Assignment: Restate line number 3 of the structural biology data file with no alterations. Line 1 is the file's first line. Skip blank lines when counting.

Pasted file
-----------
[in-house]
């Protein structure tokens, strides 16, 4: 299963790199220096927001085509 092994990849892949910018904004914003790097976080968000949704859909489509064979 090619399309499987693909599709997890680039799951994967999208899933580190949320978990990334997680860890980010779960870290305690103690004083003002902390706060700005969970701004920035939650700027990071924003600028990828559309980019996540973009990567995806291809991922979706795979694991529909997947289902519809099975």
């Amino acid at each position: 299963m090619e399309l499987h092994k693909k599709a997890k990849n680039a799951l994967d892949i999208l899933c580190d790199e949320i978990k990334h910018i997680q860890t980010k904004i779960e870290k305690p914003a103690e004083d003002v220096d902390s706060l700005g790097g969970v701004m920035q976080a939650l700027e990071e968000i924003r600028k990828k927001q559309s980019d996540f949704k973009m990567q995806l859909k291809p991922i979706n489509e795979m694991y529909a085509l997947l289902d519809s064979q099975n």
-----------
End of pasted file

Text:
């Amino acid at each position: 299963m090619e399309l499987h092994k693909k599709a997890k990849n680039a799951l994967d892949i999208l899933c580190d790199e949320i978990k990334h910018i997680q860890t980010k904004i779960e870290k305690p914003a103690e004083d003002v220096d902390s706060l700005g790097g969970v701004m920035q976080a939650l700027e990071e968000i924003r600028k990828k927001q559309s980019d996540f949704k973009m990567q995806l859909k291809p991922i979706n489509e795979m694991y529909a085509l997947l289902d519809s064979q099975n």